AVN: Will the acquisition have any effect on sales channels or service?

AC: I am hesitating. The short answer is absolutely not. We are both successful companies, and the goal is to continue to be successful and to use the things we can do together to make us more successful—not suddenly cut out part of what we are doing.

NewTek very much will continue to sell the way we sell. As a matter of fact, we are more dedicated to that now because Viz sells in a different way. In many ways, this leaves us more committed to our individual strategies. Our channel is almost like a part of NewTek. They have been for years. Some of these guys have worked with us for 20 years or more.

We believe in them. They are a part of what makes us successful. They are part of why Vizrt liked NewTek. So we have no plans on changing that. In fact, we see it as a way to allow us to focus on our strengths there.

AVN: What about NewTek and Vizrt’s presence at the NAB Show? Separate or integrated together in one booth?

AC: We will have separate booths, certainly, at this NAB. Who knows in the future?

AVN: What highlights can the industry expect from NewTek at NAB?

AC: There are probably two distinct buckets of things that we are doing at NAB. One is obviously NDI. We are announcing NDI Version 4, which improves pretty much everything. It’s certainly the biggest release we have made with NDI since its launch.

It runs faster, so you can get more channels of video. It has better quality at that same bit rate. It supports 16 bits per pixel, so it offers higher color accuracy. So, it goes beyond what SDI did.

We are going to give away for free the ability to record any number of NDI streams straight to disk without any kind of recompression, which means CPU usage is zero. If you want to put a machine that just records all of your videos on the network, you can.

We will also have an Unreal Engine plug-in for NDI. We are putting in place a lot of the pieces for a broadcaster who wants to run in the cloud. It doesn’t rely on multicast. It can be used on Amazon Web Services.

AVN: You mentioned another bucket, not the NDI bucket. What is in it?

AC: Obviously we have the TriCaster, too, and we are really pushing the envelope there. Honestly, the thing we are showing, I think is so cool. It’s something we have been working on for years. It’s been my dream to make this work for years.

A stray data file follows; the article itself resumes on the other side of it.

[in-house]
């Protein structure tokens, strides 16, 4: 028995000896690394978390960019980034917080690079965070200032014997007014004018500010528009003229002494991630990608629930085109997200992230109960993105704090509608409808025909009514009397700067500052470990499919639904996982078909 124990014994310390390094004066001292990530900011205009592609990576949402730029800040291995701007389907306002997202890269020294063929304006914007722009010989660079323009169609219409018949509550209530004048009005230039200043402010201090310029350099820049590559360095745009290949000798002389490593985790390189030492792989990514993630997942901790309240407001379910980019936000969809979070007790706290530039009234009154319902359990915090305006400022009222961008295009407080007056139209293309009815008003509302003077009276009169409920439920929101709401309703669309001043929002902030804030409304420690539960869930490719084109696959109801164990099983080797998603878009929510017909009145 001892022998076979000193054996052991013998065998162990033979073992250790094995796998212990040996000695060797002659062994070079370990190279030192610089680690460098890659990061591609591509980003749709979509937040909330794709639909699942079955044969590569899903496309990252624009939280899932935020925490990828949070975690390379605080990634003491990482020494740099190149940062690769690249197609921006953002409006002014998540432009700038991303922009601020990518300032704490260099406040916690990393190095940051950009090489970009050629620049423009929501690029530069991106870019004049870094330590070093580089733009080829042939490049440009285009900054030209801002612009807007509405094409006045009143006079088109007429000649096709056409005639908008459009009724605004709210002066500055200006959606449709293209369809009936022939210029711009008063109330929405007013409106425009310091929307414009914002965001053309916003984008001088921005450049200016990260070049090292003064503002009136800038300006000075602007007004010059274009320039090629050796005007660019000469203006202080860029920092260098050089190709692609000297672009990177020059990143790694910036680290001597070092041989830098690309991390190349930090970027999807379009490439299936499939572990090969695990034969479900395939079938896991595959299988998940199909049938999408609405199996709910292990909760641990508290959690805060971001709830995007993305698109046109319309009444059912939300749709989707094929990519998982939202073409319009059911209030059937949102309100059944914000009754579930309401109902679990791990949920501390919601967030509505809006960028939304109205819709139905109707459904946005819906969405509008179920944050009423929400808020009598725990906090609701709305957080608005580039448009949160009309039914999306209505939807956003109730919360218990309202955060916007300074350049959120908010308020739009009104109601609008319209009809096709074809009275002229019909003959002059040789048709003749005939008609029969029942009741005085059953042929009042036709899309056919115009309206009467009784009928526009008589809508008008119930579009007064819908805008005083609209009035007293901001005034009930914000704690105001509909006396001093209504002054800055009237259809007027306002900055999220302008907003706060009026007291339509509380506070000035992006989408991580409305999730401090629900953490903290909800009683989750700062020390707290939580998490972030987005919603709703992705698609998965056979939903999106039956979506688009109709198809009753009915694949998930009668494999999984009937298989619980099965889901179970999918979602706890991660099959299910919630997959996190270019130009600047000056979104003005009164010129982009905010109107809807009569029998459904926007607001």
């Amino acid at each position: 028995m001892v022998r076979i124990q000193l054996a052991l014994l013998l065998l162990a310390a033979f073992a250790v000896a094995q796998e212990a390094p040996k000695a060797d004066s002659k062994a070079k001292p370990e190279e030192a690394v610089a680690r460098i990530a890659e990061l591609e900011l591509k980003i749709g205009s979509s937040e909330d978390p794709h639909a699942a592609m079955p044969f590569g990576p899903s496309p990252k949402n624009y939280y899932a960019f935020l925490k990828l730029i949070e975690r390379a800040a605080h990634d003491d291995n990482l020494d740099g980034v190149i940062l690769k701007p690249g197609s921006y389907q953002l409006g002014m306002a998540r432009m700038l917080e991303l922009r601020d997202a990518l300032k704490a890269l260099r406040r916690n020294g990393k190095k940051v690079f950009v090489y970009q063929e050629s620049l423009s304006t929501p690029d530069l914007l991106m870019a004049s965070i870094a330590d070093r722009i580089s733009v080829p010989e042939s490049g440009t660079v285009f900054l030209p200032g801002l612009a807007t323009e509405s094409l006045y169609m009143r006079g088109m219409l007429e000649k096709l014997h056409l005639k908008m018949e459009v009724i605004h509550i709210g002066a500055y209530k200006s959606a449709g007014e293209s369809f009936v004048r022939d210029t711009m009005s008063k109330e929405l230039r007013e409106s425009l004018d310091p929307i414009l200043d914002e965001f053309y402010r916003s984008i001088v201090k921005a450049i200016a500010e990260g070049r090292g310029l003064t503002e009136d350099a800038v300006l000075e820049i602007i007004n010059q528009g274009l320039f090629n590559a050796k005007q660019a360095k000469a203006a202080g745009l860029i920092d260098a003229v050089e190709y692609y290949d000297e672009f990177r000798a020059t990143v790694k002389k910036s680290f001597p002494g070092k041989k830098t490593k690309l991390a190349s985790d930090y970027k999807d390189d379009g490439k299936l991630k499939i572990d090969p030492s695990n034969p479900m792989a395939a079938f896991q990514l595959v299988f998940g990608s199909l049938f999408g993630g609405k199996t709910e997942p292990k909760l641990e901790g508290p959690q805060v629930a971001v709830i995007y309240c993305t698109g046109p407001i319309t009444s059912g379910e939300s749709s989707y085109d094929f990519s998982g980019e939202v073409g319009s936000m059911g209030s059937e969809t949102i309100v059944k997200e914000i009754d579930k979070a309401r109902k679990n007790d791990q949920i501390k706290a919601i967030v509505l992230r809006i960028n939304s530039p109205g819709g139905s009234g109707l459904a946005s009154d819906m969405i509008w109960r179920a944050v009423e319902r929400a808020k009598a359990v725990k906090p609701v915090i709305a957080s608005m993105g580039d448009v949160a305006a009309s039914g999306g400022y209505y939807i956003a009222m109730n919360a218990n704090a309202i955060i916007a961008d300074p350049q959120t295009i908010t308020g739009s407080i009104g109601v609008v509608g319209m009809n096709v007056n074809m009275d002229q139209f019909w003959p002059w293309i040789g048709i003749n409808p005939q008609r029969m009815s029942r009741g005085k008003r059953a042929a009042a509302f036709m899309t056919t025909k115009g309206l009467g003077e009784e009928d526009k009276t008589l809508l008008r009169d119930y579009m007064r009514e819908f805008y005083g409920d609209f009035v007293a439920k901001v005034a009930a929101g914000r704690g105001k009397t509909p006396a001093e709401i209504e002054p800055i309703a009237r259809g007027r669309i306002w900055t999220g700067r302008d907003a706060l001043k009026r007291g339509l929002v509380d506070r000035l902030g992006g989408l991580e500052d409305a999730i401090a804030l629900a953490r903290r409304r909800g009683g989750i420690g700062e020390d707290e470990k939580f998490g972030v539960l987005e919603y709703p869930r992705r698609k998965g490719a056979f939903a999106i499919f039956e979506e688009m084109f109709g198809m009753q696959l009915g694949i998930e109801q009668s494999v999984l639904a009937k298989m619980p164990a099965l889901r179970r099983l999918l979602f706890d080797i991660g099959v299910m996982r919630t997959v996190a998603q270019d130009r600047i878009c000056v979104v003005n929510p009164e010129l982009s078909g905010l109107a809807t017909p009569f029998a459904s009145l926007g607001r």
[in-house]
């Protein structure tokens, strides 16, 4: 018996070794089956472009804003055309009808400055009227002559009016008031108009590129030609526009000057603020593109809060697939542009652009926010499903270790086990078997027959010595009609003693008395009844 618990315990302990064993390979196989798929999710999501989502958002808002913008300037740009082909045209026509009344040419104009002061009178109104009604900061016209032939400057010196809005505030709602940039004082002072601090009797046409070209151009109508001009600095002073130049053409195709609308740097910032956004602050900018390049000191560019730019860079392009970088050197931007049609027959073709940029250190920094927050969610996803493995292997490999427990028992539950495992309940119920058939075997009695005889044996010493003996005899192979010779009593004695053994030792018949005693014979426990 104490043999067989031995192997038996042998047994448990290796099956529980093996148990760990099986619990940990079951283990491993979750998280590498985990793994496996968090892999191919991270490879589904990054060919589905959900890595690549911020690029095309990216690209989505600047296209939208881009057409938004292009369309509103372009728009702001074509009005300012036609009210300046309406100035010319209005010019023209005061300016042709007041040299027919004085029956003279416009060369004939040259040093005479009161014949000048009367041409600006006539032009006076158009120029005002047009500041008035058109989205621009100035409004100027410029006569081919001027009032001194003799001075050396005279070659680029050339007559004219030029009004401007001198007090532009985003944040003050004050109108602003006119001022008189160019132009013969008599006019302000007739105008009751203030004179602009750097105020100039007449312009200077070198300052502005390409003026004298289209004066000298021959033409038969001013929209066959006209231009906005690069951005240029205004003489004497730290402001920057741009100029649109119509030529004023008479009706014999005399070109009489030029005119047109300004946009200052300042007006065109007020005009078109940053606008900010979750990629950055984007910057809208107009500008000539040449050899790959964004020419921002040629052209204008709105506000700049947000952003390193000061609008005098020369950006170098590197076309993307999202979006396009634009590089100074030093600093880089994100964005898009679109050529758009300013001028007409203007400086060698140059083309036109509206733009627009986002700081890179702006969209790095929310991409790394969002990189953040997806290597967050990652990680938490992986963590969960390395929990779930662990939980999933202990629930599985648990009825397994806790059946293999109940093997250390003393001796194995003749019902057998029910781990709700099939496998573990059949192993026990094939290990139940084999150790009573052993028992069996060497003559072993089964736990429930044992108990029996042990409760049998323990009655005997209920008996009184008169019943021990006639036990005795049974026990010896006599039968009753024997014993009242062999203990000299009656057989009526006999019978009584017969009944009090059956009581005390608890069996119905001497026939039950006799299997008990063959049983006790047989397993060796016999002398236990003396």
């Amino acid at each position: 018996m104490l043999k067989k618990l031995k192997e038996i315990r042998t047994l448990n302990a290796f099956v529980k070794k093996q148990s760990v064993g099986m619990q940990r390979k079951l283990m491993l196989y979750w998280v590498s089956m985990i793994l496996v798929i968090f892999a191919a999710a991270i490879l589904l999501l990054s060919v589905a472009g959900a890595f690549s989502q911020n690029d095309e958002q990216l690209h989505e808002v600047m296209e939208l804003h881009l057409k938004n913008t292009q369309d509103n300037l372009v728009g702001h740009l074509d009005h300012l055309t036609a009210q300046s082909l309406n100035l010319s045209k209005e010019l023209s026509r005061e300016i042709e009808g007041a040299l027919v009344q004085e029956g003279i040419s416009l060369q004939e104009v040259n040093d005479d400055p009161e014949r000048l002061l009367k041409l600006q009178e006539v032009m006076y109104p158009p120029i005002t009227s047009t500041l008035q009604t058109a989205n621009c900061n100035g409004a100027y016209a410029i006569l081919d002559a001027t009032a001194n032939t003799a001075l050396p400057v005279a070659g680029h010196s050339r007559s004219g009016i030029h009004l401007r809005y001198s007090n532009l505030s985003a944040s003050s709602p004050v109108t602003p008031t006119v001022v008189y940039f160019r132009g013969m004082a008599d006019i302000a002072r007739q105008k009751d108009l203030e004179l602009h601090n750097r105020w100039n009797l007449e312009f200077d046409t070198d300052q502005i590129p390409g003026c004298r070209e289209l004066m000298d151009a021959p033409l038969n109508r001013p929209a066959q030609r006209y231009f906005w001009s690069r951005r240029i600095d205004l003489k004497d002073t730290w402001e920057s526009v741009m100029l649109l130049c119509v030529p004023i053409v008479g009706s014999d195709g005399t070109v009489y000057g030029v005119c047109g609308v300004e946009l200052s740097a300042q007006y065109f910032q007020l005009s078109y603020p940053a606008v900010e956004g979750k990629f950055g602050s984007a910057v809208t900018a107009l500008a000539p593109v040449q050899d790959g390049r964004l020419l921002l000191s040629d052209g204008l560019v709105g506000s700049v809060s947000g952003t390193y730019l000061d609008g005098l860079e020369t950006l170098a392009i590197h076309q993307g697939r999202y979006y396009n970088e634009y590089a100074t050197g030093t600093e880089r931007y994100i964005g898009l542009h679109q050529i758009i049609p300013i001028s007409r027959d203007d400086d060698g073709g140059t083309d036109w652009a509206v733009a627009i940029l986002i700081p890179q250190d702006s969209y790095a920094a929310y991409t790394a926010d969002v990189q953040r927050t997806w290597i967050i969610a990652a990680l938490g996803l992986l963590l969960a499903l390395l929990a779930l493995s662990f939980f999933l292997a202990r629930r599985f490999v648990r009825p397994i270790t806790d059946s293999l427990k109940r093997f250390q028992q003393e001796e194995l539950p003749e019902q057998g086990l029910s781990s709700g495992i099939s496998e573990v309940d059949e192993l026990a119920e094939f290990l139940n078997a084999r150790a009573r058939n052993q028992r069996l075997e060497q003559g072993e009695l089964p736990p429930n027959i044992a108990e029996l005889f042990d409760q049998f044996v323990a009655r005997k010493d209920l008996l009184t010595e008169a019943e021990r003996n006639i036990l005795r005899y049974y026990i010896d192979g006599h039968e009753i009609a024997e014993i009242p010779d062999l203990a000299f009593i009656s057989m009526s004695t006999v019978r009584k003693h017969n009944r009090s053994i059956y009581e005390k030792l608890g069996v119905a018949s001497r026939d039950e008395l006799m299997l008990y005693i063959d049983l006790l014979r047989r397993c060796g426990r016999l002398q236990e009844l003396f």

Here is the basic concept. TriCasters are used by people who want to make a show. But if you are really truthful about this, nobody creates their show on a video switcher. Everybody creates their show in something like Word—because you plan it and write out a script.

What we have done is make a system that allows you to literally bring in a Word document. It analyzes the document and then runs the whole show for you truly automatically. You can put your whole script—who says what, the title of the show, everything—into a Word document, import that into your TriCaster, and push everything to a teleprompter output and through the teleprompter feed automatically run the whole show.

AVN:  Anything else?

AC: The other thing is our IP Series higher-end video switchers. We are making them accessible to people who want to run them on their own servers, whether they are in the cloud or their local server rack. This is for people who want to virtualize, people who want to build productions where you can scale them up and down based on what shows you are running that day.

Think about it this way. We took our 44-input, 4K switcher and we allow it to be run on an off-the-shelf sever for people. They can choose to run it in the cloud. That’s pretty groundbreaking and that is definitely where the industry is ultimately headed.

Those are the highlights for NAB, but I will tell you, right after NAB we have a whole bunch of other stuff coming. We’ve been busy.

 This piece was originally published by TVTechnology. To read the full interview, click here (opens in new tab)

Phil Kurz
Phil Kurz
During his 30-plus year career, Phil Kurz has published more than 1,000 articles, columns, and editorials covering the broadcast and non-broadcast video industry.